43. Squirmy fish : EEL
45. Curses : DAMNS
49. Opposite of whites, laundrywise : DARKS
50. Longtime NBC newsman Roger : O’NEIL
51. Do penance (for) : ATONE
52. An Obama girl : SASHA
53. Thing in the plus column : ASSET
54. Goes way, way up : SOARS
58. Erupt : BLOW
59. What a volcano erupts : LAVA
60. Biblical garden : EDEN
62. Dickens's Tiny ___ : TIM
63. Long, long time : ERA
64. Showtime's serial killer protagonist, familiarly : DEX


Return to top of page

2 comments :

Dale Stewart said...

No errors. Several words of interest as expanded on in Bill's comments. I seem to recall this same theme "Tossed Salad" once before. But I guess there's nothing wrong with recycling a theme.

BruceB said...

8:37. no errors. Fun theme, typical Monday sprint, except I did get bogged down a bit in the southwest corner. Trying to remember DOUGLAS ADAMS, not knowing Taylor Swift's album, and thinking that 29D had something to do with 'supper' rather than Sunday.

Adsense Wide Skyscraper

About This Blog

This is the simplest of blogs.

I do the New York Times puzzle online every evening, the night before it is published in the paper. Then, I "Google & Wiki" the references that puzzle me, or that I find of interest. I post my findings, along with the solution, as soon as I am done, usually well before the newsprint version becomes available.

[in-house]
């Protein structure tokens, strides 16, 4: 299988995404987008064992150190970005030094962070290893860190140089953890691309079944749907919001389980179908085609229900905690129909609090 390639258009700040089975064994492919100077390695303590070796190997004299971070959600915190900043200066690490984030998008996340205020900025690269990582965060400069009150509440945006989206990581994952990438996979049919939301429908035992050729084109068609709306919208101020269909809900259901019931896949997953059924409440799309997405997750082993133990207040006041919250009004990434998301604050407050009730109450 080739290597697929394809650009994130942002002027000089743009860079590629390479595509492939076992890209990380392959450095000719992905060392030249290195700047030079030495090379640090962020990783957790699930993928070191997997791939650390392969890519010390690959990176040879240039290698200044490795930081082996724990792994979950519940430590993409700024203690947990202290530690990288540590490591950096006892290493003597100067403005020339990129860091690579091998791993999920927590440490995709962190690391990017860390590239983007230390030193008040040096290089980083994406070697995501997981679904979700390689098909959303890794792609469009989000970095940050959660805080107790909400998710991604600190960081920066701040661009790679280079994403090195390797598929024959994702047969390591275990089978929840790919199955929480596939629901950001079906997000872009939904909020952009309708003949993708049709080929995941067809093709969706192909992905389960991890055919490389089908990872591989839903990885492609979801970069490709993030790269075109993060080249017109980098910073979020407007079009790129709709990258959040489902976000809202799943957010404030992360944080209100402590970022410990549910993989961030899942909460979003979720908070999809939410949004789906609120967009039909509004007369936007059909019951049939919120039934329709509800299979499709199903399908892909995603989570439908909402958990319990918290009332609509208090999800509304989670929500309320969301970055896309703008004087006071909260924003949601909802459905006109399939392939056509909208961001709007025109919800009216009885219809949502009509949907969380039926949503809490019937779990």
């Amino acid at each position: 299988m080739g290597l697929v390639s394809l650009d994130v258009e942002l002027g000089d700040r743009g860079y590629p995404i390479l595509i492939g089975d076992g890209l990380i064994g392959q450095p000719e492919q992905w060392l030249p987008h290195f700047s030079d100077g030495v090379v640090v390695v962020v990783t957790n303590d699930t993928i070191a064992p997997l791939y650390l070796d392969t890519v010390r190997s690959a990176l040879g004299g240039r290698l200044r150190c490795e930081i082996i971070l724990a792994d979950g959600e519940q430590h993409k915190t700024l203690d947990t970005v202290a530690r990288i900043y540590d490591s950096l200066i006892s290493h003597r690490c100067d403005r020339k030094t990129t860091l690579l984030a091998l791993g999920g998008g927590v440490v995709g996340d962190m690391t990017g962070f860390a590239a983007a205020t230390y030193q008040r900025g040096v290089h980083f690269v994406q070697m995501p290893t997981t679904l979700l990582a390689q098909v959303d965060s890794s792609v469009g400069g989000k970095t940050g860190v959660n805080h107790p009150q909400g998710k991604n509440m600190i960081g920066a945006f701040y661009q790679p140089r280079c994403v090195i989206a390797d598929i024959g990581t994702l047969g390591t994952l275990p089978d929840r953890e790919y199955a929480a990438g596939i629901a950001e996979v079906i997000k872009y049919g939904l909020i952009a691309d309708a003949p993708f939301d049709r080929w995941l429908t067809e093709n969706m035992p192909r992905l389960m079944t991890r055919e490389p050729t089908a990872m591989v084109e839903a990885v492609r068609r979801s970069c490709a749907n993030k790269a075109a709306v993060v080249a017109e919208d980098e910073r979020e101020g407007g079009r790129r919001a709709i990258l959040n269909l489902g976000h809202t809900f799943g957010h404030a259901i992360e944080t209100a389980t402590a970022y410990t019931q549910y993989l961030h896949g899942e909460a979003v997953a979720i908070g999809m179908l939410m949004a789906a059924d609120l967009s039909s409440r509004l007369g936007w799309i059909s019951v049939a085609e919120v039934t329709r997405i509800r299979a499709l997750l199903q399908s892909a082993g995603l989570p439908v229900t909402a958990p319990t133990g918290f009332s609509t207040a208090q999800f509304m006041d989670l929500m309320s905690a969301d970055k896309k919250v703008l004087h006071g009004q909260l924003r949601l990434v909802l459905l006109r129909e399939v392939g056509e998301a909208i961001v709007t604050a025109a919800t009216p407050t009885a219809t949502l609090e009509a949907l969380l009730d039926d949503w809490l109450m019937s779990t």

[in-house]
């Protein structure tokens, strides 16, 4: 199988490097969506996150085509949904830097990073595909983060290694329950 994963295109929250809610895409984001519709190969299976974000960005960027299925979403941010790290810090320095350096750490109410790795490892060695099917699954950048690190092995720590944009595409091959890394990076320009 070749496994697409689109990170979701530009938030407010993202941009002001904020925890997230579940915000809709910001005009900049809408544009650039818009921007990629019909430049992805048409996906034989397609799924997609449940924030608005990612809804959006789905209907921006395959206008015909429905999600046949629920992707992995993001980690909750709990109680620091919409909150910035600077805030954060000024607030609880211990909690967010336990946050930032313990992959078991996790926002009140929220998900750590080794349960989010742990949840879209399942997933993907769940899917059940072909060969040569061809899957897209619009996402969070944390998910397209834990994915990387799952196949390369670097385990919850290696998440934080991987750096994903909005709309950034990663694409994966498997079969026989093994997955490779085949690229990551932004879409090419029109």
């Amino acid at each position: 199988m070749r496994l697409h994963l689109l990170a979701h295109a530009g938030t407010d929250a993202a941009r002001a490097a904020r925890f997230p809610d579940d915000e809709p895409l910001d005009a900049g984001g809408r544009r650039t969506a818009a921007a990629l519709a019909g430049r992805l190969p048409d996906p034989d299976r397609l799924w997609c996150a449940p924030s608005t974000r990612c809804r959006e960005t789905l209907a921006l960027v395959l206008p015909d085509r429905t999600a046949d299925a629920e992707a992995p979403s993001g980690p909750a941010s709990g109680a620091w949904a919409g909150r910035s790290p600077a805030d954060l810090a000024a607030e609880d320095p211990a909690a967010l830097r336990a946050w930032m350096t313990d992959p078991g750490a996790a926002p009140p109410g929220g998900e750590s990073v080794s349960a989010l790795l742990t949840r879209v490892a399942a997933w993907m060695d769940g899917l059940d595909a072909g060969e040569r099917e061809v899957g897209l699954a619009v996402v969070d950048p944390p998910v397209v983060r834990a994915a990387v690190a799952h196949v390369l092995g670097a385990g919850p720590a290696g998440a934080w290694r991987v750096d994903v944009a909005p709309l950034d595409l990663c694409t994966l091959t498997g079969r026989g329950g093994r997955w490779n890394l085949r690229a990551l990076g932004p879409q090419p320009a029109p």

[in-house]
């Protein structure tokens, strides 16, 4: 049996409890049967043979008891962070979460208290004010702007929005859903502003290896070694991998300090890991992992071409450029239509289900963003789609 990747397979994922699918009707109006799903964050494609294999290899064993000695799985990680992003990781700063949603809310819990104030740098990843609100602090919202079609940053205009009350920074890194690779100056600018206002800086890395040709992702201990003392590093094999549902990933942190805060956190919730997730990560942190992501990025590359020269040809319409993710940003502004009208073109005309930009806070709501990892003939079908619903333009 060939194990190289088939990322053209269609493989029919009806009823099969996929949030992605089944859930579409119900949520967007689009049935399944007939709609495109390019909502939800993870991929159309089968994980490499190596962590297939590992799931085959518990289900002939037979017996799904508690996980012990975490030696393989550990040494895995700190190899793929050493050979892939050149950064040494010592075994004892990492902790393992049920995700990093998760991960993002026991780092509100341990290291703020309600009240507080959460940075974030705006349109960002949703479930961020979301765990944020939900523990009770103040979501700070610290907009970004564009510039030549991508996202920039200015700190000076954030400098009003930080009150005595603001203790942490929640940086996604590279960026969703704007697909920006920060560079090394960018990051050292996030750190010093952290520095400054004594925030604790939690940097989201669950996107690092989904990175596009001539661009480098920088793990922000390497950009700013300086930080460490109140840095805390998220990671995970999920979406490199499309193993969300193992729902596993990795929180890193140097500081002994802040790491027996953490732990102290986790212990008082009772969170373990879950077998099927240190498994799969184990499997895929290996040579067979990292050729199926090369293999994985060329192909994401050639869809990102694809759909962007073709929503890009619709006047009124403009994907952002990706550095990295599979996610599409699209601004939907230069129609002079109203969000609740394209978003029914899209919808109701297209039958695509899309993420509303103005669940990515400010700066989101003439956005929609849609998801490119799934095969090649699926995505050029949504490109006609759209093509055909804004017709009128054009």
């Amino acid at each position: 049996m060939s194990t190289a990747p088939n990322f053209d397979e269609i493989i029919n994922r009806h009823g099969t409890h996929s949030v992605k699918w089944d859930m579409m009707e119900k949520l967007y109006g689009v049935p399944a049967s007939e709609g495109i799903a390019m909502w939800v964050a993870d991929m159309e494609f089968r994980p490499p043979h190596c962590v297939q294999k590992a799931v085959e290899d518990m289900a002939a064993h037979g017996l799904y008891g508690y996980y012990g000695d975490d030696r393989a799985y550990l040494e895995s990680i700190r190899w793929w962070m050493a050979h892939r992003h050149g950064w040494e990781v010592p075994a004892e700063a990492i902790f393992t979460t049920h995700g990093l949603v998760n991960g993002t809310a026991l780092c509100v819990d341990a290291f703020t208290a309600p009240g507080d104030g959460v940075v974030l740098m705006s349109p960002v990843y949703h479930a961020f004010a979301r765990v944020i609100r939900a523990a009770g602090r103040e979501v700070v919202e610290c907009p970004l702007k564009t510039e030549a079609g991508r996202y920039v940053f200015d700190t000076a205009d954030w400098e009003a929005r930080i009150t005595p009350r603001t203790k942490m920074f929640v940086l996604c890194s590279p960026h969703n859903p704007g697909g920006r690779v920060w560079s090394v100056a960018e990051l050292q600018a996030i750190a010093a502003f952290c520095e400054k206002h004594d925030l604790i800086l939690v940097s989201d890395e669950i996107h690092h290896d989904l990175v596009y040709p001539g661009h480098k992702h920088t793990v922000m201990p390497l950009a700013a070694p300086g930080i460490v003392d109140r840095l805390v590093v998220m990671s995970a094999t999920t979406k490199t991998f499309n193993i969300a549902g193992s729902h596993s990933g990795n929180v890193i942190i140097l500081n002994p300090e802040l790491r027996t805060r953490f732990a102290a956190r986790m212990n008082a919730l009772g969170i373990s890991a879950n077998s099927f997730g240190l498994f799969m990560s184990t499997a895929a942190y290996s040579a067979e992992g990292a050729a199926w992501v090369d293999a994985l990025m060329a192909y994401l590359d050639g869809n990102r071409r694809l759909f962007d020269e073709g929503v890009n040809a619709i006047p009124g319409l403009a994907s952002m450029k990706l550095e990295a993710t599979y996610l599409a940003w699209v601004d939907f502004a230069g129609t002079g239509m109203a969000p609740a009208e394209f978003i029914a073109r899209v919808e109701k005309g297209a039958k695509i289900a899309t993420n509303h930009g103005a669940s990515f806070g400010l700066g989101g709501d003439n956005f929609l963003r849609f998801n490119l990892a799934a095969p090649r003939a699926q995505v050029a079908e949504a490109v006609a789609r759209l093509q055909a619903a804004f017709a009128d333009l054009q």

About Me

The name's William Ernest Butler, but please call me Bill. I grew up in Ireland, but now live out here in the San Francisco Bay Area. I am retired, from technology businesses that took our family all over the world.

I try to answer all emails, so please feel free to email me at bill@paxient.com.

Crosswords and My Dad

I worked on my first crossword puzzle when I was about 6-years-old, sitting on my Dad's knee. He let me "help" him with his puzzle almost every day as I was growing up. Over the years, Dad passed on to me his addiction to crosswords. Now in my early 50s, I work on my Irish Times and New York Times puzzles every day. I'm no longer sitting on my Dad's knee, but I feel that he is there with me, looking over my shoulder.

This blog is dedicated to my Dad, who passed away at the beginning of this month.

Bill
January 29, 2009

Blog Archive